Beware the OutOfMemoryException Red Herring
March 8th, 2006

Low memory conditions have a way of executing lightly-or-never-tested code paths. Bugs in these paths can sometimes cast a penumbra over the real reason your application is crashing.

Worse, the resulting exceptions or crashes are likely to be more or less nondeterministic. Worse still, the most obvious steps with SOS rarely work once the CLR or the IIS worker process has started to OOM and has tossed you an access violation.

As a concrete example—this is a !clrstack from an application that appears to be crashing with an IOException.

0:026> !clrstack
Thread 26
ESP         EIP
0x10e3ea90  0x77e55dea [FRAME: GCFrame]

This doesn’t tell us much, but if we look at the native stack:

0:026> k
ChildEBP RetAddr
10e3e9e8 79216aed kernel32!RaiseException+0x53
WARNING: Stack unwind information not available. Following frames may be wrong.
10e3ea40 79216a70 mscorsvr!GetAssemblyMDImport+0x2e1d4
10e3ea68 79216a24 mscorsvr!GetAssemblyMDImport+0x2e157
10e3ea78 79265ec2 mscorsvr!GetAssemblyMDImport+0x2e10b
10e3eab4 7924e9d3 mscorsvr!CoEEShutDownCOM+0x12dc1
10e3eac8 7c82eeb2 mscorsvr!GetMetaDataPublicInterfaceFromInternal+0x7e73
10e3eaec 7c82ee84 ntdll!ExecuteHandler2+0x26
10e3eb94 7c82ecc6 ntdll!ExecuteHandler+0x24
10e3eb94 77e55dea ntdll!KiUserExceptionDispatcher+0xe
10e3eee0 79216aed kernel32!RaiseException+0x53
10e3ef38 7924c8d0 mscorsvr!GetAssemblyMDImport+0x2e1d4
10e3efe8 791b3208 mscorsvr!GetMetaDataPublicInterfaceFromInternal+0x5d70
10e3eff4 791b3ad7 mscorsvr!Ordinal76+0x3208
10e3f108 791d3ef0 mscorsvr!Ordinal76+0x3ad7
10e3f1c4 791d3fa4 mscorsvr!GetCompileInfo+0x13e3
10e3f1ec 7931392f mscorsvr!GetCompileInfo+0x1497
10e3f21c 791cc3c8 mscorsvr!ReleaseFusionInterfaces+0x5f3d7
10e3f264 793139e1 mscorsvr!Ordinal76+0x1c3c8
10e3f2d8 7924a3f2 mscorsvr!ReleaseFusionInterfaces+0x5f489
10e3f2f0 791d4096 mscorsvr!GetMetaDataPublicInterfaceFromInternal+0x3892

We can see from the frames in the middle (the lower kernel32!RaiseException through the subsequent ntdll calls) that the current exception is being raised from inside another exception handler (a catch block, in managed terms). The current exception doesn’t appear to reflect this:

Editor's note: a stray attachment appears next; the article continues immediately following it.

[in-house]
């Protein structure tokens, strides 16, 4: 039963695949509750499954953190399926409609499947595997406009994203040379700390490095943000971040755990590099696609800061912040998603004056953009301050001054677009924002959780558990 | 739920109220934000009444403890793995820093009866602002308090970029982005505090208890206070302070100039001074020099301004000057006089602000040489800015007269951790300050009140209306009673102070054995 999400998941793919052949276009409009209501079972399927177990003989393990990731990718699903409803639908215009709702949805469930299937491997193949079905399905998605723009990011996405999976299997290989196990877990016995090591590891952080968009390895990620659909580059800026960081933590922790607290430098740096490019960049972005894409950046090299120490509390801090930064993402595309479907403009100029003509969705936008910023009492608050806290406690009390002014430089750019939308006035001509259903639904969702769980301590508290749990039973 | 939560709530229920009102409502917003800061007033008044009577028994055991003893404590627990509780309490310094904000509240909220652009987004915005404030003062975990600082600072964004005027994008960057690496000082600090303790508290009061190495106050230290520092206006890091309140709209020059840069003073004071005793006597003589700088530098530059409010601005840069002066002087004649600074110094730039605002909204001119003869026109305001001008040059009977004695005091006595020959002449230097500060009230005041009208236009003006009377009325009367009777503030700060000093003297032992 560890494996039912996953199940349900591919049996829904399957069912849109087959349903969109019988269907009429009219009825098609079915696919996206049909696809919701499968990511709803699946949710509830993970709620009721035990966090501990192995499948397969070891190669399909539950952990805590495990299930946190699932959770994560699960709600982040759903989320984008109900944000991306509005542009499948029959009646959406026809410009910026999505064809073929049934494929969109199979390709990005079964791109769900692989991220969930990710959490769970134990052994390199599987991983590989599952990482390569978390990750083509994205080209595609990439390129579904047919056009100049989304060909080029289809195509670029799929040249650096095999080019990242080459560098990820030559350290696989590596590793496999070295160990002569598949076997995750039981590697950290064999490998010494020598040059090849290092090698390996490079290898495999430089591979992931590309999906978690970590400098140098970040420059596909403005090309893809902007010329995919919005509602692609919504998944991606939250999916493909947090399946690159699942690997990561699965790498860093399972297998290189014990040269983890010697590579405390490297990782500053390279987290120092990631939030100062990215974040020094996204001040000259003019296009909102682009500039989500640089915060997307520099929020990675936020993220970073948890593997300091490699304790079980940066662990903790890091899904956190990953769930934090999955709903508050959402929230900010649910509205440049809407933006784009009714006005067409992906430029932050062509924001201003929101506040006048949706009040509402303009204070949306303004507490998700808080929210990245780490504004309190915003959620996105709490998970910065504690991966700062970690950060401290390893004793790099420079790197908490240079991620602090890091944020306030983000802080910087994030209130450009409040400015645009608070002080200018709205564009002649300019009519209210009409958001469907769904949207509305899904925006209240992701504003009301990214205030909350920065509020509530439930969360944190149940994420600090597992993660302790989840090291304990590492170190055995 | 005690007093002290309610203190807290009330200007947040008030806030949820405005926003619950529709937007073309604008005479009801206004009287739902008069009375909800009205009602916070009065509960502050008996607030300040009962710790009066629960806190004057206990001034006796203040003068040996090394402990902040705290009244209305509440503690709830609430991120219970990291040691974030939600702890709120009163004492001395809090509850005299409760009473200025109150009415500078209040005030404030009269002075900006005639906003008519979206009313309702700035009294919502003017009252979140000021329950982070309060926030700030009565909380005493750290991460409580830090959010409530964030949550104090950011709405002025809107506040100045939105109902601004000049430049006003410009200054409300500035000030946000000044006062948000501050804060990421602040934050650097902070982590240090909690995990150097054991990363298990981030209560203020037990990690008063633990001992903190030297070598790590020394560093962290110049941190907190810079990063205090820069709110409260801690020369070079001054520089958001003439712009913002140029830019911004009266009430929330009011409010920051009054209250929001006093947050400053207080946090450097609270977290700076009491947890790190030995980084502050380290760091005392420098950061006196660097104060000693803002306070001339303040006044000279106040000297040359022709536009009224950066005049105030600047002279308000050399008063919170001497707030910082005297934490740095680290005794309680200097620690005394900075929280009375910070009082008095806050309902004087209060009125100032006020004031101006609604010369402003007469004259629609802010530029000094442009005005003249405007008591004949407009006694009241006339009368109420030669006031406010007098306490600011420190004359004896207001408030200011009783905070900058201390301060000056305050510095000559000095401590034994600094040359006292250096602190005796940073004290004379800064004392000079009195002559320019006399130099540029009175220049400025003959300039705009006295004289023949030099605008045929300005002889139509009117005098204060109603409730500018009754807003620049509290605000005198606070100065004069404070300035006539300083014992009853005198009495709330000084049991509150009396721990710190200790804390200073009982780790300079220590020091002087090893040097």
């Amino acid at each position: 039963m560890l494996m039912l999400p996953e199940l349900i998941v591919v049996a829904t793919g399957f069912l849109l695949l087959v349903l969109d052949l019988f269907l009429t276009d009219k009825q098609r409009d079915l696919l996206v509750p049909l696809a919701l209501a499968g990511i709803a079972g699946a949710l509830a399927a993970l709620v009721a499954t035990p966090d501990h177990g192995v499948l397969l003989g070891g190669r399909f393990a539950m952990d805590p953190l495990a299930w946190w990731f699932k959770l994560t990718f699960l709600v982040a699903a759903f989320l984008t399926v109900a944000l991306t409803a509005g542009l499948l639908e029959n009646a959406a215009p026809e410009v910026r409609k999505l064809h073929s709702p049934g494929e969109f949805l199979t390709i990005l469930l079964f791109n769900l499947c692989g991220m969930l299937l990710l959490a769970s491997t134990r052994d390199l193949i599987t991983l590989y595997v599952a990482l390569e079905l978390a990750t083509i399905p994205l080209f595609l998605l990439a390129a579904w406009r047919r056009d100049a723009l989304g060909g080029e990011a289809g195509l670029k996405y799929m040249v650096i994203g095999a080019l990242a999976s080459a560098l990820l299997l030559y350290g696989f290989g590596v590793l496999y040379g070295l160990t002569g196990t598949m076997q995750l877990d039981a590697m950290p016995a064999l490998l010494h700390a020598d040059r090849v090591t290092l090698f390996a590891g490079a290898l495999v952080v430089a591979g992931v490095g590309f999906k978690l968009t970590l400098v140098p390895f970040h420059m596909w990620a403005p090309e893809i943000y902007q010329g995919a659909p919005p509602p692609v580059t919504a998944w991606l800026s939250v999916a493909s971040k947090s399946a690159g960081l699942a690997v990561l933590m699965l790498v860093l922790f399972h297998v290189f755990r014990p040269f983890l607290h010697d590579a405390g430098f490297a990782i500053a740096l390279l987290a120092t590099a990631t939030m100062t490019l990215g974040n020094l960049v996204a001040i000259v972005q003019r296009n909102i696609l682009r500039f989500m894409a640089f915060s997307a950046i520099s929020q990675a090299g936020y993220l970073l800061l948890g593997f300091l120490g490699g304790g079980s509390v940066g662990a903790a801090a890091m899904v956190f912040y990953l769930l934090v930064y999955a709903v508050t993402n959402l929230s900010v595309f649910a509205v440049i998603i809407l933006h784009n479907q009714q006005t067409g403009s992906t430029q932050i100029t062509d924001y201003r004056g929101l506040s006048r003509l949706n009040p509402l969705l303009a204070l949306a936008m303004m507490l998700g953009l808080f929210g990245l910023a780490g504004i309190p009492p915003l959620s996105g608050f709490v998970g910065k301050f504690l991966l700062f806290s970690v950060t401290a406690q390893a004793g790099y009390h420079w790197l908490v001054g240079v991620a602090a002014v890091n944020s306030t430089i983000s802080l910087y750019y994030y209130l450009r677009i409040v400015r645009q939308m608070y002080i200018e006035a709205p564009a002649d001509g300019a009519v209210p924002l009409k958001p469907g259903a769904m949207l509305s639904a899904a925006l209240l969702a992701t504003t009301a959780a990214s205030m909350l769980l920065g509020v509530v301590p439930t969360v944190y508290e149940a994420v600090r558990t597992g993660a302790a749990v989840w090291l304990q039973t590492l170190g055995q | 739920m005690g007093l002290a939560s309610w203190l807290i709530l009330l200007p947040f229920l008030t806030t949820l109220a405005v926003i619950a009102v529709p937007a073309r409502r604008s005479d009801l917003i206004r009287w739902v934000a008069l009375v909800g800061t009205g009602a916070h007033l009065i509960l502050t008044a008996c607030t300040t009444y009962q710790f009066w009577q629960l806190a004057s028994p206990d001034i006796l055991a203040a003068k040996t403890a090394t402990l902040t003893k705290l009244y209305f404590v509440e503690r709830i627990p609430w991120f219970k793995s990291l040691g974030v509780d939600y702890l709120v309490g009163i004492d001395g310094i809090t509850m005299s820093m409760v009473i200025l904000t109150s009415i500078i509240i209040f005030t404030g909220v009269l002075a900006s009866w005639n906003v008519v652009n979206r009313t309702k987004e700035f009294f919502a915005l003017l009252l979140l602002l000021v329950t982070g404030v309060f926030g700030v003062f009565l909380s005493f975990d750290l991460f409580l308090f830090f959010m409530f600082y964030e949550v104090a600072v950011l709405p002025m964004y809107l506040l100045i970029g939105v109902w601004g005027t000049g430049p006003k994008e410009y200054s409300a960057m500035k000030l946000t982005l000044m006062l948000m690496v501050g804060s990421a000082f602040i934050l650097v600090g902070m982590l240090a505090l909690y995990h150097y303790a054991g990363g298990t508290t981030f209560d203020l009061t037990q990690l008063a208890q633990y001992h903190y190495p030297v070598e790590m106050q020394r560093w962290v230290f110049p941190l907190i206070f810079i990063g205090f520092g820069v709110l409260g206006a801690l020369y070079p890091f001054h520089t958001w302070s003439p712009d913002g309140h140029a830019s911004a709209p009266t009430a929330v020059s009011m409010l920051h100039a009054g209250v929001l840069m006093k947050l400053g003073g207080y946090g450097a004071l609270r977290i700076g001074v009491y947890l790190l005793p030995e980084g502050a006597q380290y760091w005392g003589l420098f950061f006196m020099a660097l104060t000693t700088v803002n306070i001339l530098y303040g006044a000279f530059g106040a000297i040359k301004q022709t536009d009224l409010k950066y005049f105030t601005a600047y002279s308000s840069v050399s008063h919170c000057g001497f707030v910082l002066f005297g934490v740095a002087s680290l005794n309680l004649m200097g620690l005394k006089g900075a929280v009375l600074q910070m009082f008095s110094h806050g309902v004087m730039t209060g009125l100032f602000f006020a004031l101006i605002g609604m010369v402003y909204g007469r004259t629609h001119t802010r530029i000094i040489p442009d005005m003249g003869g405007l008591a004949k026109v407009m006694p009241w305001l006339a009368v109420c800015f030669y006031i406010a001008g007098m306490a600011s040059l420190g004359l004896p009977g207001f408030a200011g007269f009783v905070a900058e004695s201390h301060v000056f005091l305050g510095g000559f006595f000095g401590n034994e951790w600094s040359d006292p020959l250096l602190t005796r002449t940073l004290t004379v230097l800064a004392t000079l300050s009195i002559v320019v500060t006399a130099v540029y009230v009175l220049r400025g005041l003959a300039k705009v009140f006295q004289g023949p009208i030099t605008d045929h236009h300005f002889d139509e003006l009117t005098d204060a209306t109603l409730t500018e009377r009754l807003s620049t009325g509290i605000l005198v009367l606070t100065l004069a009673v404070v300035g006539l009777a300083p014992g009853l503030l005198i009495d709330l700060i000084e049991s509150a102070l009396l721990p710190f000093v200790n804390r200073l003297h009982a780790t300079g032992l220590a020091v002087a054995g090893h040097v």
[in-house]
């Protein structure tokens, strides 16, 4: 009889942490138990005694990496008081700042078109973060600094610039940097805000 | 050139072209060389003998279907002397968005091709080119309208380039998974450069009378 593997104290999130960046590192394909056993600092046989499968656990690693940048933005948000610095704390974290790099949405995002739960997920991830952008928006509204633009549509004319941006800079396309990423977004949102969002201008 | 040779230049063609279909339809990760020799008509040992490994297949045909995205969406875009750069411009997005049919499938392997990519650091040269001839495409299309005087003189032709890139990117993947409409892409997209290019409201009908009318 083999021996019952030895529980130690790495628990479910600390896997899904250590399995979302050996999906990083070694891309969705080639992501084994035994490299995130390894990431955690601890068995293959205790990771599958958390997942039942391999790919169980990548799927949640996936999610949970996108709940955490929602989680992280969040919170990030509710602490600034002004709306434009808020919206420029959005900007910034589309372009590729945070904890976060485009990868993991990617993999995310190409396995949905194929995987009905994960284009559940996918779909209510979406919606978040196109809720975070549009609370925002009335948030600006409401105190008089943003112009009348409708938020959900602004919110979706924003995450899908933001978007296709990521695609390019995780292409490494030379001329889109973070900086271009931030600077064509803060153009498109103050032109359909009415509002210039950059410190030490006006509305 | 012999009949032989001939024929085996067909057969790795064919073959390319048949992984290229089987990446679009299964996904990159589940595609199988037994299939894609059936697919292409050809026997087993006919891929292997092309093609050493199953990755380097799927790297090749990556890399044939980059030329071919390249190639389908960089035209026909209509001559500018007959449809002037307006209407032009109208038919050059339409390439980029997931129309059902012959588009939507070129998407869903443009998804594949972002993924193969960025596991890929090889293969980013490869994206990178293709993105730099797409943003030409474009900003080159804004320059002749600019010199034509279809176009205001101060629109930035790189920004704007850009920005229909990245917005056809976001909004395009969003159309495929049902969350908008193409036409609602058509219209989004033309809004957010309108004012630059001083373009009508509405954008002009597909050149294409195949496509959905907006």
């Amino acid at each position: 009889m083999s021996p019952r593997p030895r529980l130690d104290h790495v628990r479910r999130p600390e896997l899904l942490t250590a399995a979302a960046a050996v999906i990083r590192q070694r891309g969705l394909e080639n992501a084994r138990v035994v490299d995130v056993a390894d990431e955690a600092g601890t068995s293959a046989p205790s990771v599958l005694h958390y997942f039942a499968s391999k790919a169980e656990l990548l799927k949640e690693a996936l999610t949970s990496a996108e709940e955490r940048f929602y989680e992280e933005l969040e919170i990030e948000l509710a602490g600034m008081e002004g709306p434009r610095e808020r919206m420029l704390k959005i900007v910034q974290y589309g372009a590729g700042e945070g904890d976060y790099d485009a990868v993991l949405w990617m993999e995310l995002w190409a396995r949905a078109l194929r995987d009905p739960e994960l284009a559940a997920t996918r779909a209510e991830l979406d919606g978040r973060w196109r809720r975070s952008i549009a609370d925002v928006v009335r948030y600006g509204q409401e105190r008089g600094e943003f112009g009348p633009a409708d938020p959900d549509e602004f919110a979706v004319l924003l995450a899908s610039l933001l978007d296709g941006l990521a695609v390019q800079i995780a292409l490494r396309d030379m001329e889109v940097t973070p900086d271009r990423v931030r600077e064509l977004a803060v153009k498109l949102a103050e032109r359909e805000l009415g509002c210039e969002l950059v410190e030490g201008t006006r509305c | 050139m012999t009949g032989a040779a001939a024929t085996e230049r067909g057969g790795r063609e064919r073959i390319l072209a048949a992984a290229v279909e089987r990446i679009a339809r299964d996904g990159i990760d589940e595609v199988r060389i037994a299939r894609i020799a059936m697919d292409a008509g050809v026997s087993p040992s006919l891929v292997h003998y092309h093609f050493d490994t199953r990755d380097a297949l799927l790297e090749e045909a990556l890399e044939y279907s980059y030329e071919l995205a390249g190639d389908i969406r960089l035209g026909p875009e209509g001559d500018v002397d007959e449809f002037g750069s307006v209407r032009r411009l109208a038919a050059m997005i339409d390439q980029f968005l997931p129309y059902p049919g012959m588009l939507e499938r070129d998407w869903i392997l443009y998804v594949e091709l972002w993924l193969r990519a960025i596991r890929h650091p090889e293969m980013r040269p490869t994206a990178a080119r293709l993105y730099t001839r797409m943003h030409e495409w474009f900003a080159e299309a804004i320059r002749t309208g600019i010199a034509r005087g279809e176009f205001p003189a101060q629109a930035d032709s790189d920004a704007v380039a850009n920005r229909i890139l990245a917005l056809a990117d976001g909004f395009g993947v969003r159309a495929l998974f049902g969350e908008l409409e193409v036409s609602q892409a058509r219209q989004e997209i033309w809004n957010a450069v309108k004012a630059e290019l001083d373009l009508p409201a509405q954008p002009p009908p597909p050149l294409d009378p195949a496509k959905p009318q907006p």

0:026> !cen
System.IO.IOException (0xbab602fc)
0:026> !do!do 0xbab602fc
Name: System.IO.IOException
Exception bab602fc in MT 79bd1234: System.IO.IOException

But with some wizardry, we can coerce the relevant information. We can hypothesize that the original exception would be passed as a parameter somewhere before the original call to kernel32!RaiseException. Isolating just that frame on the stack, and the frame before it:

0:026> kb
10e3eee0 79216aed e0434f4d 00000001 00000000 kernel32!RaiseException+0x53
10e3ef38 7924c8d0 bab5ce60 00000000 bab5ce60 mscorsvr!GetAssemblyMDImport+0x2e1d4

The address 0xbab5ce60 (second line) looks like a good candidate, being close to the address of the current exception while not being equal to it.

0:026> !do bab5ce60
Name: System.IO.IOException
Exception bab5ce60 in MT 79bd1234: System.IO.IOException
_message: Unable to create a transport connection.
    Exception 06c6003c in MT 79b96cec: System.OutOfMemoryException

Bingo. (Mind you, we haven’t taken any steps yet to actually fix the problem.) This was relatively easy, since all of the relevant information could be reconstructed from the offending stack. In other situations, you may need to !DumpAllExceptions to see what has been happening recently in the application.

Note: a very good hint that you are looking at an OOM situation is that your crash dump is exactly two gigabytes in size.